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University of Basel

Cancer. (01/2023)

Keeping metastases in check.

Text: Andreas Lorenz-Meyer

When cancer metastasizes, the prognosis gets worse. Basic research reveals ways to prevent metastasis.

Scanning electron microscopy image of a cancer cell. (Image: University of Basel, Swiss Nanoscience Institute/Biozentrum)
Scanning electron microscopy image of a cancer cell. (Image: University of Basel, Swiss Nanoscience Institute/Biozentrum)

Ovarian cancer can grow for a long time without causing any pain because it has plenty of space to proliferate inside the pelvic and abdominal cavities. This allows it to spread undetected. Often, it is only discovered at a very late stage when the cancer has already begun to metastasize. That is why ovarian cancer is considered the most lethal form of cancer among women.

With ovarian cancer, metastases spread relatively quickly, but are generally confined to the abdominal cavity. In addition to affecting the fallopian tubes, secondary cancers may also develop on the peritoneum, the lymph nodes and the digestive tract.

Cells in limbo

For tumors to metastasize in the first place, their cells must be able to change and adapt. As they make their way through the abdomen, the cells pass through the bloodstream and lymph system – completely new environments from that of the ovarian tissue where they originated. This ability of cancer cells to adapt to changes is known in professional circles as “cell plasticity”. It is based on a specialized process, a type of metamorphosis in which the cells undergo changes to their form and properties. Specialists refer to this metamorphosis as “epithelial-mesenchymal transition” (EMT), and in other contexts, it can be a good thing: The same process is required for embryonal development and wound healing. But it also allows cancer cells to detach from the primary tumor and spread.

But how can we suppress this communication between cancer cells? The solution could lie in the glycolipid repertoire, or the aggregate of the different types of glycolipids found on the surface of a cell. “It's like a fingerprint that allows cells to recognize and communicate with one another. We want to decode this fingerprint so that we can better understand the communication between cancer cells and develop more targeted cancer treatment options,” explains Jacob.

Until now, the approach to treating ovarian cancer focused on certain proteins that, while prevalent on the surface of tumor cells, can also be found on the membranes of healthy cells. According to Jacob, that means treatments are not as specific as they could be.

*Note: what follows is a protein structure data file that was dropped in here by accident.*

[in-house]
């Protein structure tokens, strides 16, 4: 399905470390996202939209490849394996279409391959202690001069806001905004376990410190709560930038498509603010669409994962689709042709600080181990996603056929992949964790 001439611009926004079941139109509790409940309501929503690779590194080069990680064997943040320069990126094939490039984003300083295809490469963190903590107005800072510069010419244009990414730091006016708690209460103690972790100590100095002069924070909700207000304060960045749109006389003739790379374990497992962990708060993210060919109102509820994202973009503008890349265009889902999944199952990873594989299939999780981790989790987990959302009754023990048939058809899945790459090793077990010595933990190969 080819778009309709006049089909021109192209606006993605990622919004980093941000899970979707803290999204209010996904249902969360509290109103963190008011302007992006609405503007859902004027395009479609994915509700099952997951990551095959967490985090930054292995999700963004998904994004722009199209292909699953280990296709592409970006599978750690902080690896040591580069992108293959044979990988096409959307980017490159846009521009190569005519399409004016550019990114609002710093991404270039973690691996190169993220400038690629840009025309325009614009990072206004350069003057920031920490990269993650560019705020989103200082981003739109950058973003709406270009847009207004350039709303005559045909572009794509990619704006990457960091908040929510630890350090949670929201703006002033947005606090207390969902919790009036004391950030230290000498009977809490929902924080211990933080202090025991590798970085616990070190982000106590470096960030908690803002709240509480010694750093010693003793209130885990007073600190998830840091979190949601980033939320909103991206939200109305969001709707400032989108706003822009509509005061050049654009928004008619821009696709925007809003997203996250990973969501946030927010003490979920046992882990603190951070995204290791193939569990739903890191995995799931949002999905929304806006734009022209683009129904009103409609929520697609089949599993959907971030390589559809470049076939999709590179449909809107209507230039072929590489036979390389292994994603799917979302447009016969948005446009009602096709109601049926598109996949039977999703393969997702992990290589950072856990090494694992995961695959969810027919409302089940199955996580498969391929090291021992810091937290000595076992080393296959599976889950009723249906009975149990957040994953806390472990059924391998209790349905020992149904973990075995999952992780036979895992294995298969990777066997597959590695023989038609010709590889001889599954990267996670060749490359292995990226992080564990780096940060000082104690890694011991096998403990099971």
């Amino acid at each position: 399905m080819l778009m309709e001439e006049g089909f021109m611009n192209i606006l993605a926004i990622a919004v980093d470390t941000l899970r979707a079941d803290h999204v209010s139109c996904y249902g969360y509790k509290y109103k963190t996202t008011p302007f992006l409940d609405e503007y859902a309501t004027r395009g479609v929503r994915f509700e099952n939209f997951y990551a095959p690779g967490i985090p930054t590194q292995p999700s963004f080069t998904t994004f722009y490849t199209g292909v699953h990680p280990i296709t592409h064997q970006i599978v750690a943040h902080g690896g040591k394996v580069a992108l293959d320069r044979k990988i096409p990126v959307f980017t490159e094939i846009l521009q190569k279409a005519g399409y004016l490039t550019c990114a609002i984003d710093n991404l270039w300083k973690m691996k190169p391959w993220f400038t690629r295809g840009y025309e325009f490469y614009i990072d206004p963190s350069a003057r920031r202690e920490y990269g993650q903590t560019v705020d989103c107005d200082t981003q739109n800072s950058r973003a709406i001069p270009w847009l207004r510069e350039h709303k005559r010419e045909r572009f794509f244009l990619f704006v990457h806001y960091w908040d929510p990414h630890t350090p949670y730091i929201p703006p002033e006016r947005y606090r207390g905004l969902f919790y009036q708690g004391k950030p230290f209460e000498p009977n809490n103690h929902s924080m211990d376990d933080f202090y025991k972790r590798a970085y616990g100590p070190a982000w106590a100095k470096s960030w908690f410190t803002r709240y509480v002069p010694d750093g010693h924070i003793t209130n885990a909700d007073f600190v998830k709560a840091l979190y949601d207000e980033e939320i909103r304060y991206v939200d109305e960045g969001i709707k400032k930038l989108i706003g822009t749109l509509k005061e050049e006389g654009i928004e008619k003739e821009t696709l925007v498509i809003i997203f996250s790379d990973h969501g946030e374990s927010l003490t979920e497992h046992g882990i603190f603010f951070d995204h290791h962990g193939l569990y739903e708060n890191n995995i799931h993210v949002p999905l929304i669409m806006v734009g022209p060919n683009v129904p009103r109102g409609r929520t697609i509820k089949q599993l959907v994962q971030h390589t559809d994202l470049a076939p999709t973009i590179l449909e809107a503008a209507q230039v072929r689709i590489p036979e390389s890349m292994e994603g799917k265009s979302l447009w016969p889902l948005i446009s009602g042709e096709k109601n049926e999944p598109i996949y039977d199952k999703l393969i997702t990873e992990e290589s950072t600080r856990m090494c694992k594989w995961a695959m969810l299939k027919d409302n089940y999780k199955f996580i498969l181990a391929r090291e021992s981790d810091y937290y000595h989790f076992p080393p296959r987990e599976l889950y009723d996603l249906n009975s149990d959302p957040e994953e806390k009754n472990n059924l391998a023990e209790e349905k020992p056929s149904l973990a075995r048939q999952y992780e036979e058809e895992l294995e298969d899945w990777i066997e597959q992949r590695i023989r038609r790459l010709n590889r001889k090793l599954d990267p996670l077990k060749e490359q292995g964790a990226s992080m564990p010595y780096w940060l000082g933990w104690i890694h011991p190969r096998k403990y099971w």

Forcing cells to reverse course

Jacob thinks it is possible to develop two new therapeutic approaches. The first involves attacking the glycolipid profiles that are typical of cancer cells – not unlike conventional cancer therapies that target a particular protein that is more or less specific to cancer cells. The second involves forcing metastatic tumor cells to reverse their metamorphosis and return to their original state. This could slow down or even stop metastasis in its tracks.

Evidence is already beginning to emerge in the search for an agent to reverse the metamorphosis of cancer cells: For instance, the toxin produced by the bacterium that causes cholera can reverse EMT and, in so doing, suppress metastasis. This discovery was originally made by US-based scientist Robert A. Weinberg. Francis Jacob and his team have taken the next step: “We’ve shown that certain glycolipids play key roles in this reversal process – without them it wouldn't work very well.”

Now, the research team simply has to find an agent less dangerous than the cholera toxin that also binds the right kinds of glycolipids. This would interrupt the communication system between the cancer cells. Then they would no longer be as flexible in adjusting to new environments as they spread – an important step in the battle against metastases.

More articles in this issue of UNI NOVA (May 2023).

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